Tourism business associations remain overwhelmingly opposed to the government's tourist tax, arguing that it will harm Balearic competitiveness. This was the key message of a meeting at the tourism ministry presided over by Pilar Carbonell, the director-general of tourism, and Maria Antonia Truyols, the director of the Tax Agency in the Balearics.

Lined up against the government was the combined might of, among others, the Majorca Hoteliers Federation, the Association for Maritime Activities, the Restaurants Association, Agrotourism, the Association for Vehicle Rental, the Federation of Transport Operators, the Federation of Retailers, and the Fomento del Turismo (aka the Majorca Tourist Board). The only association giving the government any support was Aptur, which represents tourist apartment owners.

Carbonell and Truyols heard numerous and harsh criticisms, such as those which suggested that nothing had been learned from 2001 (when the old eco-tax was approved for introduction in 2002) and that the government was just doing the same again.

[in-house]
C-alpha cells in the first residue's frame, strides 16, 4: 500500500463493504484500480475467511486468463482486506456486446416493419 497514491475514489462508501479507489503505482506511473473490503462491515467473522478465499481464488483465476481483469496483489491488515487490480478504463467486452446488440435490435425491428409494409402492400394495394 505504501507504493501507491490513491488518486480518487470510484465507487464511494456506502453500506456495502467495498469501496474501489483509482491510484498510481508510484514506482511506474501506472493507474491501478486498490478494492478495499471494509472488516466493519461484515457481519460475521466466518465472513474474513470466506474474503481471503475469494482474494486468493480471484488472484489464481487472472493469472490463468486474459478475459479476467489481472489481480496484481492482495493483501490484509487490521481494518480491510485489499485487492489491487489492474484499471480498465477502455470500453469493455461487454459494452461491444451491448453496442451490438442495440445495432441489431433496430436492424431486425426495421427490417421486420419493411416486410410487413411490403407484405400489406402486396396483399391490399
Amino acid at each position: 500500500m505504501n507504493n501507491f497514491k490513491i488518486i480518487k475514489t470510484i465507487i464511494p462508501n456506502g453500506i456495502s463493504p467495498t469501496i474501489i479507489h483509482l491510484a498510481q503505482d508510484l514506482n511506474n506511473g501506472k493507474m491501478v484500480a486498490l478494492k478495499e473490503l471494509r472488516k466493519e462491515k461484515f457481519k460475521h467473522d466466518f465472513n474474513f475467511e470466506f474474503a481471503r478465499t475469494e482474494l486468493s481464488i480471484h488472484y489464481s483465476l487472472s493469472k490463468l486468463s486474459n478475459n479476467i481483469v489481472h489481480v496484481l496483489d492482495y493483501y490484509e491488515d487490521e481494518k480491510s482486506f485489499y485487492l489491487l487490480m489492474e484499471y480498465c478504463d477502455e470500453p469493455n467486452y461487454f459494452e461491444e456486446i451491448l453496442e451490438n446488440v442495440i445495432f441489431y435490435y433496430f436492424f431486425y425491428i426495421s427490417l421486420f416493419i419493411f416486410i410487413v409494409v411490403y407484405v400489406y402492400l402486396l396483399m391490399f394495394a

The hoteliers' president, Inma de Benito, asked Carbonell that, given that the tourist tax had a clear objective for tax-revenue generation, its introduction should be delayed until the end of 2016 and be dropped by 2019. Benito also wanted the maximum rate of the tax to be one euro per occupied room and for it to not apply during the low season. The other associations were broadly in agreement with these proposals, while they also rejected the idea that hotels should be the points at which the tax will be collected.

Also attending the meeting were representatives of shipping companies, and they expressed their opposition to cruise ships being subject to the tax, as this would affect the strategy of increasing this type of tourism for the Balearics.